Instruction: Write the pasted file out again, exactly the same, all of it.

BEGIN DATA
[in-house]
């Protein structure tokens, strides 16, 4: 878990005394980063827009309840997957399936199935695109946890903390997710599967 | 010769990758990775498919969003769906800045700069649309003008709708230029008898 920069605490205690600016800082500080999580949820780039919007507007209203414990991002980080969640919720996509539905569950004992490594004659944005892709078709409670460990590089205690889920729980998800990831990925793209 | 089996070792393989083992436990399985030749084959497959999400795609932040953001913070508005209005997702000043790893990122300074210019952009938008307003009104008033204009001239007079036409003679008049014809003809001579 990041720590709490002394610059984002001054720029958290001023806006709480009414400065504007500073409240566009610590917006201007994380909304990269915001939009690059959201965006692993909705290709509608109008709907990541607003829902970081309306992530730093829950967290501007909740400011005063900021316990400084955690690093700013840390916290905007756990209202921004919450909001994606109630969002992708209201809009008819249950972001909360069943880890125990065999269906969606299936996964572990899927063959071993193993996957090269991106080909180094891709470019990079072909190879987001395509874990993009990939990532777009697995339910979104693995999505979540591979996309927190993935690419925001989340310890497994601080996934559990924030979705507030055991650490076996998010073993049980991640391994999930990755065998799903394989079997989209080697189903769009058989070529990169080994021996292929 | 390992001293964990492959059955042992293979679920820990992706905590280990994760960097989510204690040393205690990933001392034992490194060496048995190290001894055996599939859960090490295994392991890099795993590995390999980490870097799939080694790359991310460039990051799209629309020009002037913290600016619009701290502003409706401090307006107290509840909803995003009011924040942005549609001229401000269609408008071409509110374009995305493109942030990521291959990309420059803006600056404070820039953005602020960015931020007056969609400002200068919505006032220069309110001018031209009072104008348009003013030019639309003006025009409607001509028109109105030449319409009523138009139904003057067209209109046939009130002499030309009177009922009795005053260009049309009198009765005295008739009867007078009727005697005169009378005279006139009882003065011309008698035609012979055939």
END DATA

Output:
[in-house]
């Protein structure tokens, strides 16, 4: 878990005394980063827009309840997957399936199935695109946890903390997710599967 | 010769990758990775498919969003769906800045700069649309003008709708230029008898 920069605490205690600016800082500080999580949820780039919007507007209203414990991002980080969640919720996509539905569950004992490594004659944005892709078709409670460990590089205690889920729980998800990831990925793209 | 089996070792393989083992436990399985030749084959497959999400795609932040953001913070508005209005997702000043790893990122300074210019952009938008307003009104008033204009001239007079036409003679008049014809003809001579 990041720590709490002394610059984002001054720029958290001023806006709480009414400065504007500073409240566009610590917006201007994380909304990269915001939009690059959201965006692993909705290709509608109008709907990541607003829902970081309306992530730093829950967290501007909740400011005063900021316990400084955690690093700013840390916290905007756990209202921004919450909001994606109630969002992708209201809009008819249950972001909360069943880890125990065999269906969606299936996964572990899927063959071993193993996957090269991106080909180094891709470019990079072909190879987001395509874990993009990939990532777009697995339910979104693995999505979540591979996309927190993935690419925001989340310890497994601080996934559990924030979705507030055991650490076996998010073993049980991640391994999930990755065998799903394989079997989209080697189903769009058989070529990169080994021996292929 | 390992001293964990492959059955042992293979679920820990992706905590280990994760960097989510204690040393205690990933001392034992490194060496048995190290001894055996599939859960090490295994392991890099795993590995390999980490870097799939080694790359991310460039990051799209629309020009002037913290600016619009701290502003409706401090307006107290509840909803995003009011924040942005549609001229401000269609408008071409509110374009995305493109942030990521291959990309420059803006600056404070820039953005602020960015931020007056969609400002200068919505006032220069309110001018031209009072104008348009003013030019639309003006025009409607001509028109109105030449319409009523138009139904003057067209209109046939009130002499030309009177009922009795005053260009049309009198009765005295008739009867007078009727005697005169009378005279006139009882003065011309008698035609012979055939």